Becoming a Healing Presence: Sacrament of the Present Moment, pt.2

Tonight we will be looking at Chapter 7 “The Sacrament of the Present Moment” of Dr. Albert S. Rossi’s book Becoming a Healing Presence. Dr. Rossi calls “being in the present moment” a “sacrament.”  Today, the church generally defines the word “sacrament” as the “outward and visible sign of an inward and spiritual grace.” 1979 BCP 857.  For example, in baptism, the outside sign is water and the Trinitarian invocation, and the inward grace is “union with Christ in his death and resurrection, birth into God’s family the Church, forgiveness of sins, and new life in the Holy Spirit.” 1979 BCP 858.  But this formal definition of a sacrament in which the sign merely signifies, represents, or conveys the grace only dates from about the 11th century as the medieval Scholastics sought to rationally explain the faith. And the limitation of the sacraments to only seven dates only to Peter Lombard’s “Sentences” in 1150 as medieval rationalism sought to catalogue and systematize Christianity.

Dr. Rossi’s definition of “sacrament,” however, draws on a more expansive and deeper understanding of sacrament that was found in the early Church. For the early Church, sacraments transcended rational thought and definition.  This more ancient understanding of sacrament does not recognize the separation of the sign from that which it signifies.  Rather the sign fully embraces, communicates, and manifests that which is signified, allowing the recipient of the sign to fully participate in that which is signified. Therefore, for example, in the early church baptism does not represent a dying and rising with Christ, but baptism is our dying and rising with Christ. The mechanics of how this occurs is simply a mystery.

Additionally, this more ancient understanding of a sacrament includes anything that communicates and manifests God’s grace.  For example, Origen of Alexandria (184-253) taught that Scripture reading was sacramental because Christ, the eternal Word, is present in and encountered and even consumed in the words of the text, and the text itself can affect a spiritual transformation in the Christian reader. St. Maximus the Confessor (590-662) taught that creation itself was a sacrament because “The heavens declare the glory of God” (Psalm 19:1), and as we participate in creation so we participate in God.  For tonight think about how the present moment is sacramental. How does being present make us one with God’s grace?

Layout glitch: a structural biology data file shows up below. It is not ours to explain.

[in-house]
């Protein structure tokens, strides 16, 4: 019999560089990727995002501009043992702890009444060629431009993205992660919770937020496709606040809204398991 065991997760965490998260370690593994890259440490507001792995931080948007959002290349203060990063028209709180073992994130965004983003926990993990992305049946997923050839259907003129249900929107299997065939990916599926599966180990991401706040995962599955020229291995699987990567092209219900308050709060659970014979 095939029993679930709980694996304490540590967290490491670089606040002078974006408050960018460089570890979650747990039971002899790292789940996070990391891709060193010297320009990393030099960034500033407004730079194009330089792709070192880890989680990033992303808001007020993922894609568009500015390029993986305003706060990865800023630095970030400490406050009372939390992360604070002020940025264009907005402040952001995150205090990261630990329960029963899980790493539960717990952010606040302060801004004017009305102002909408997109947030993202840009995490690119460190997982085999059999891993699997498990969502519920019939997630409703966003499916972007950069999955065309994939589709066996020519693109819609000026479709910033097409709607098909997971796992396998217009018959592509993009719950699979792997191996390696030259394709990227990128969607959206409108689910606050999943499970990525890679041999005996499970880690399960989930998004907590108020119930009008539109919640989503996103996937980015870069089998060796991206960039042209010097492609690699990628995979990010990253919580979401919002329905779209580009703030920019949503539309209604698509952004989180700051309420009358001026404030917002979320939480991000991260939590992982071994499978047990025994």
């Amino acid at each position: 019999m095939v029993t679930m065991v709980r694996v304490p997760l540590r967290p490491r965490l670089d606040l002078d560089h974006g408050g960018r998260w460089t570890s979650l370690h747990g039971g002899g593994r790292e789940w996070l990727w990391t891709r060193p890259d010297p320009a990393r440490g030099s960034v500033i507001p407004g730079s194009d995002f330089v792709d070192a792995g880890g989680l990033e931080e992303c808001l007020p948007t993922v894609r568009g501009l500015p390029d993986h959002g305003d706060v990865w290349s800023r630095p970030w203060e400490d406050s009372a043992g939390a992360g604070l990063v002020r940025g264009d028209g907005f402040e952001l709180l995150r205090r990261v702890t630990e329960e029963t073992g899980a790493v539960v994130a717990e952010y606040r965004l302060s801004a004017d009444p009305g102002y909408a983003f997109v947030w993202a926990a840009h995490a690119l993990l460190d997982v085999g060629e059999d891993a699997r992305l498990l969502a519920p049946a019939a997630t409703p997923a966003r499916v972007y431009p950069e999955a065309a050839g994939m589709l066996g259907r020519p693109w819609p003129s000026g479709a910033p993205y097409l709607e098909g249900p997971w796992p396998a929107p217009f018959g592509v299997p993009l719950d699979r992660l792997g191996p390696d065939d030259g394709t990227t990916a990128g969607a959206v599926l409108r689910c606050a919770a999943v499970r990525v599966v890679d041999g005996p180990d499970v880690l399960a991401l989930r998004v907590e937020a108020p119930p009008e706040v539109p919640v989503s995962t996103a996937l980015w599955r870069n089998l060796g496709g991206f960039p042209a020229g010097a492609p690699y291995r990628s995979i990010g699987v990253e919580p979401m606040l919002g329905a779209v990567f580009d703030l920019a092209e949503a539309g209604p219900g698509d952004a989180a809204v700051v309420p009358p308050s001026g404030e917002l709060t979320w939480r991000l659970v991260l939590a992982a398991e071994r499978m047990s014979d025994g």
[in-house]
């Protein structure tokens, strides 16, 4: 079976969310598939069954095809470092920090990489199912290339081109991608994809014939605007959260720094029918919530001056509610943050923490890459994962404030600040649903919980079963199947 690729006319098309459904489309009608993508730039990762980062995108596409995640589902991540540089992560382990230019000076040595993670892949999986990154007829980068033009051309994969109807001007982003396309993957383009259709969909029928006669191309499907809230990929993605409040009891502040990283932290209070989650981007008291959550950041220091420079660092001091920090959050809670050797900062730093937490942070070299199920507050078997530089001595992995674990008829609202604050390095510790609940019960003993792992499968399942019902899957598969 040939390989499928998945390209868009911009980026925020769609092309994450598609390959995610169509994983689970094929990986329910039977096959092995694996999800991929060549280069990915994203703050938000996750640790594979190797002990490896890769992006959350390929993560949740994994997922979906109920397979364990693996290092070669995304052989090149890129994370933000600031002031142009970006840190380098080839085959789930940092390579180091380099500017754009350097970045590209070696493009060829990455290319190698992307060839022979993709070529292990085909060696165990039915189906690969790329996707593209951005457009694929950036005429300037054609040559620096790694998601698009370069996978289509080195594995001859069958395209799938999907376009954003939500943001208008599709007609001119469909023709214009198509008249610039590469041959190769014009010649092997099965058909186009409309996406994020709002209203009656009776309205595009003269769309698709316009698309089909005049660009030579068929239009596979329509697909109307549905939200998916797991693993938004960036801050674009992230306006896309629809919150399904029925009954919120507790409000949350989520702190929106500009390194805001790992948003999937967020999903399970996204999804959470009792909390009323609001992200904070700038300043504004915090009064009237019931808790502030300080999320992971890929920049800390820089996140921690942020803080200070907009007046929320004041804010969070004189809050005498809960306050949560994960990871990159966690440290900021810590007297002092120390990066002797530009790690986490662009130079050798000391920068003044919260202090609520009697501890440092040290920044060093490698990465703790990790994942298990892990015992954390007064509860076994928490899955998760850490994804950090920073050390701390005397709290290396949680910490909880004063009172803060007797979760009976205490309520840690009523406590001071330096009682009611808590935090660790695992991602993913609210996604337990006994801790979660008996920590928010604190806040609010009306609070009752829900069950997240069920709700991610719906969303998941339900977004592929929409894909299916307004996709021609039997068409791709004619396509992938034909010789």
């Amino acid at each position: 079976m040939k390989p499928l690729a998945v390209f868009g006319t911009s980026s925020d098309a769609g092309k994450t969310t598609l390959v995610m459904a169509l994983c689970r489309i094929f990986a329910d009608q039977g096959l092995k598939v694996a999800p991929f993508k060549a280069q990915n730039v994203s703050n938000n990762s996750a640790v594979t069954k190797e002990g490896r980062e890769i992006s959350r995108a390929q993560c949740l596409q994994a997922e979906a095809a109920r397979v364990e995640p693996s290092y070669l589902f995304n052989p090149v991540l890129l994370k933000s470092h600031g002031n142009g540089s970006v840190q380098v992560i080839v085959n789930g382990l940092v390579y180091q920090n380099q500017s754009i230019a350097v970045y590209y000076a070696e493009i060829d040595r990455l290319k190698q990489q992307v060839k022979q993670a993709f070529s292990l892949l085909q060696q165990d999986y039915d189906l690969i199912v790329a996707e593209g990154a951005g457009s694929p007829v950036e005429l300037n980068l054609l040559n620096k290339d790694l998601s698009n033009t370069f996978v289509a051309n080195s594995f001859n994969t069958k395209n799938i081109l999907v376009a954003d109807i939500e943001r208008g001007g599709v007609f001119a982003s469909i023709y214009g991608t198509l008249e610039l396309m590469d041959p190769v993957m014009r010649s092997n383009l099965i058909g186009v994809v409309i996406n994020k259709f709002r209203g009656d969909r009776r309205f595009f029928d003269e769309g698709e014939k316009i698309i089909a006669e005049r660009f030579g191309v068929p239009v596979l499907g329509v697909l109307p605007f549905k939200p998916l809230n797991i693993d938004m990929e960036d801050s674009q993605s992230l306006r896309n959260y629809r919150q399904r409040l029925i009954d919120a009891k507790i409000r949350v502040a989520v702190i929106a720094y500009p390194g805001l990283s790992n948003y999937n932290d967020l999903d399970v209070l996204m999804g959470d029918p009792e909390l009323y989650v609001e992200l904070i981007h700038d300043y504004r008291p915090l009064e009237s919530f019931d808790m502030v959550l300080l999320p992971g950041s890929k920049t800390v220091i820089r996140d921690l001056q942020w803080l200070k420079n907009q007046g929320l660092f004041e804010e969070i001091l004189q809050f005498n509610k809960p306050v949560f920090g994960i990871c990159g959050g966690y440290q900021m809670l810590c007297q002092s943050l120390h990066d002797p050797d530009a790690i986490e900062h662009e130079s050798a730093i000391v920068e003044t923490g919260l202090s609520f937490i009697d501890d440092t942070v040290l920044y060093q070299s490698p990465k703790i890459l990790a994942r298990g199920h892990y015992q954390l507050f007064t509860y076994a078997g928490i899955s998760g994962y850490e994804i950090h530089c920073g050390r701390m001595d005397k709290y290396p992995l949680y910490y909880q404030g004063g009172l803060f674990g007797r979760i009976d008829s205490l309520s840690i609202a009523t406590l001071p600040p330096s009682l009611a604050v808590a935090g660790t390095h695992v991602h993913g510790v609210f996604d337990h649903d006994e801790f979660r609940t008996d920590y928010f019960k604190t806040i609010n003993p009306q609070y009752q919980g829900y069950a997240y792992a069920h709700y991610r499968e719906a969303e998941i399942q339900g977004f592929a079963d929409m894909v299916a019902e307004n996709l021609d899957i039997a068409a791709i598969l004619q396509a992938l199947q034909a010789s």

Dr. Rossi opens this chapter with a quote from Alexander Schmemann’s For the Life of the World: “The Orthodox understanding of sacrament is a mystery, which is more than a sign but rather ‘something becoming what it is,’ ‘a dynamic synthesis of symbol and fulfillment.'” (p. 109).  I have attached the relevant excerpt from Dr. Schmemann’s book.  If you don’t quite grasp Dr. Schememann’s thoughts, I don’t either.

Dinner is at 6. Menu is chicken divan. Discussion about 6:45. Hope to see you here.

Moses led his flock beyond the wilderness, and came to Horeb, the mountain of God.  There the angel of the Lord appeared to him in a flame of fire out of a bush; he looked, and the bush was blazing, yet it was not consumed. . . God called to him out of the bush, “Moses, Moses!” And he said, “Here I am.” Then he said, “Come no closer! Remove the sandals from your feet, for the place on which you are standing is holy ground.” . . . God said to Moses, “I am who I am.”

Exodus. 3:1-5, 14.

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